Brexit

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    Aberystwyth et son amour: talking to locals in the UK’s most Europhile town

Aberystwyth et son amour: talking to locals in the UK’s most Europhile town

Is Aberystwyth, a small town in West Wales, really as Europhile as the recent YouGov polling suggests? Sarah Trotter and Nick Morgan, two PhD researchers who grew up there, returned to the town to ask locals about the prospect of a Brexit.

Aberystwyth, a small town nestled away on the coast of West Wales, has recently been making a […]

April 25th, 2016|Brexit, Featured|0 Comments|
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    A “permanent minority”? Britons are more likely to be outvoted in Westminster than in Brussels or Strasbourg

A “permanent minority”? Britons are more likely to be outvoted in Westminster than in Brussels or Strasbourg

Does European integration cause people in Britain, and possibly other member states, to be systematically outvoted on the policies they care most about, and find themselves relegated to a position of “permanent minorities”? Thomas Hale and Mathias Koenig-Archibugi provide some surprising answers.

In our article Are Europeans Ready for a More Democratic European Union?, we analyse a large amount of […]

April 19th, 2016|Brexit, Featured|1 Comment|
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    Turn out or else: do referendum campaigns actually change voters’ minds?

Turn out or else: do referendum campaigns actually change voters’ minds?

Over £9m has been spent on leaflets for all British household outlining the arguments in favour of remaining in the EU. But do campaign activities actually sway voters in referendums? Would campaigners do best to try to change minds, or simply motivate their supporters to turn out at the polls? Which arguments will prove decisive? Sara Hobolt and Sara Hagemann report […]

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    The generation gap: How young voters view the UK’s referendum

The generation gap: How young voters view the UK’s referendum

Opinion polls on the UK’s upcoming referendum have consistently shown a clear generational divide, with younger voters more likely to support staying in the EU than older citizens. Using recent survey data, James Sloam assesses the factors underpinning this split, noting that if young people have such a distinct position on the EU, it is important that their […]

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    Can we really not predict who will vote for Brexit, and where?

Can we really not predict who will vote for Brexit, and where?

In a recent Guardian article, Simon Jenkins suggested that voter decisions regarding the EU referendum will be made on the basis of gut instinct alone, and that personal characteristics and previous party support provide no guide. Using a new modelling strategy applied to a large body of YouGov opinion poll data, Ron Johnston, Kelvyn Jones and David Manley address Jenkins’ claim, and find it wanting. The young and the well-qualified […]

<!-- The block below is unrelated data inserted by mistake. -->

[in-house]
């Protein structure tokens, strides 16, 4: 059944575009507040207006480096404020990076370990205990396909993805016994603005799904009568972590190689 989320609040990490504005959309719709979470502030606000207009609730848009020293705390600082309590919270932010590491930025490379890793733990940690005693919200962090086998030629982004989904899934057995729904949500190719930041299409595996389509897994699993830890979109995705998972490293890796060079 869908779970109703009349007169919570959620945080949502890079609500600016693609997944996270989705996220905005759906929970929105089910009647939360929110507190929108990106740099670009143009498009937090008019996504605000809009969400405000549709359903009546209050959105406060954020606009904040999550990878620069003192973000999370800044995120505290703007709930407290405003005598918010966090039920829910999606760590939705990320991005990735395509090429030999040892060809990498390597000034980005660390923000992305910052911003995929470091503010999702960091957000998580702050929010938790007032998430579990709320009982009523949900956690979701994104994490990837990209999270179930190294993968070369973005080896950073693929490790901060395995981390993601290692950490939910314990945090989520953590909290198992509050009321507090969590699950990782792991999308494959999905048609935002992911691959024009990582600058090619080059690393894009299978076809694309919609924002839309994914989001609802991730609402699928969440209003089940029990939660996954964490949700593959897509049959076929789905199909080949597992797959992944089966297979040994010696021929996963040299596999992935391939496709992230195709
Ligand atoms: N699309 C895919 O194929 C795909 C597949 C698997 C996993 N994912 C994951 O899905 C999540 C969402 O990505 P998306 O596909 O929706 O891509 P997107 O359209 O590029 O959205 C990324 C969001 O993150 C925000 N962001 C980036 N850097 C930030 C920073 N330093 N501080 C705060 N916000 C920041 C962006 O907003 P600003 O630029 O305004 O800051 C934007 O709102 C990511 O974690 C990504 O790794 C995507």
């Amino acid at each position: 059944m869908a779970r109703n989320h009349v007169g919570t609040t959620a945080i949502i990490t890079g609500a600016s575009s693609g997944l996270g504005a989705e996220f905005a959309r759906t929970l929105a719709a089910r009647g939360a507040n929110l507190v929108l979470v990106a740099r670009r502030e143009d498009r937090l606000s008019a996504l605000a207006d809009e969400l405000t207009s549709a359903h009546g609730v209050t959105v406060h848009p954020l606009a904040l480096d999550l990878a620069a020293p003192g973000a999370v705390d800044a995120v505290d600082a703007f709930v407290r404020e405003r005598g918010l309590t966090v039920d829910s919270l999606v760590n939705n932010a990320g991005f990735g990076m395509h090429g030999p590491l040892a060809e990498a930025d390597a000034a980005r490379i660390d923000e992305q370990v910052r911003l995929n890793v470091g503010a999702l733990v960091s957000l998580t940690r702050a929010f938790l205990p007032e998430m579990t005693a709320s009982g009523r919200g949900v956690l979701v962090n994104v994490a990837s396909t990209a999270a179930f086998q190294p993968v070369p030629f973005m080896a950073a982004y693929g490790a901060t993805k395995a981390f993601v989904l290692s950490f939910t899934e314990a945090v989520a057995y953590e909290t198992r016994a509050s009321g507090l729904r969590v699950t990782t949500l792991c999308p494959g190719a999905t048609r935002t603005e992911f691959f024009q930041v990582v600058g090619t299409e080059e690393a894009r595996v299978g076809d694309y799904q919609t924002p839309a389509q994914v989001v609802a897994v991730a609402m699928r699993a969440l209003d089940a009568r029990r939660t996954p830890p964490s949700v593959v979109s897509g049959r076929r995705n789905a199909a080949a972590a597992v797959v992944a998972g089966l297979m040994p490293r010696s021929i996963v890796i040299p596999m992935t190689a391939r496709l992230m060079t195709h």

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    Nostalgia, xenophobia, anti-neoliberalism: the roots of Leave’s nationalism

Nostalgia, xenophobia, anti-neoliberalism: the roots of Leave’s nationalism

Nationalism is a key element of the Leave campaigns, says Michael Lloyd. But it takes very different forms on the right and left – and indeed in England and Scotland. On the right, nationalism draws on a nostalgic view of the Commonwealth. On the left, it subscribes to an English exceptionalism that believes a federal Europe is incompatible with the struggle […]

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    The question is not whether Brexit will cost the UK in economic terms but how much

The question is not whether Brexit will cost the UK in economic terms but how much

For over two years, a research team at the Centre for Economic Performance (CEP) has been studying the likely impact of the UK leaving the European Union. Their latest report focuses on the impact of ‘Brexit’ through changing trade patterns. Under ‘optimistic’ assumptions, there is a fall in national income of 1.3 per cent (about £850 per household). Under ‘pessimistic’ assumptions, this doubles […]

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    A Brexit could make it easier for Scotland to join the EU as an independent state

A Brexit could make it easier for Scotland to join the EU as an independent state

One of the key issues in the 2014 referendum on Scottish independence was the question of how an independent Scotland could join the EU and whether it would retain the same membership terms as the UK. Merijn Chamon and Guillaume Van der Loo revisit the issue in light of the UK’s upcoming referendum on EU membership. They argue that if […]

Creative Commons Attribution-NonCommercial-NoDerivs 3.0 Unported
This work by British Politics and Policy at LSE is licensed under a Creative Commons Attribution-NonCommercial-NoDerivs 3.0 Unported.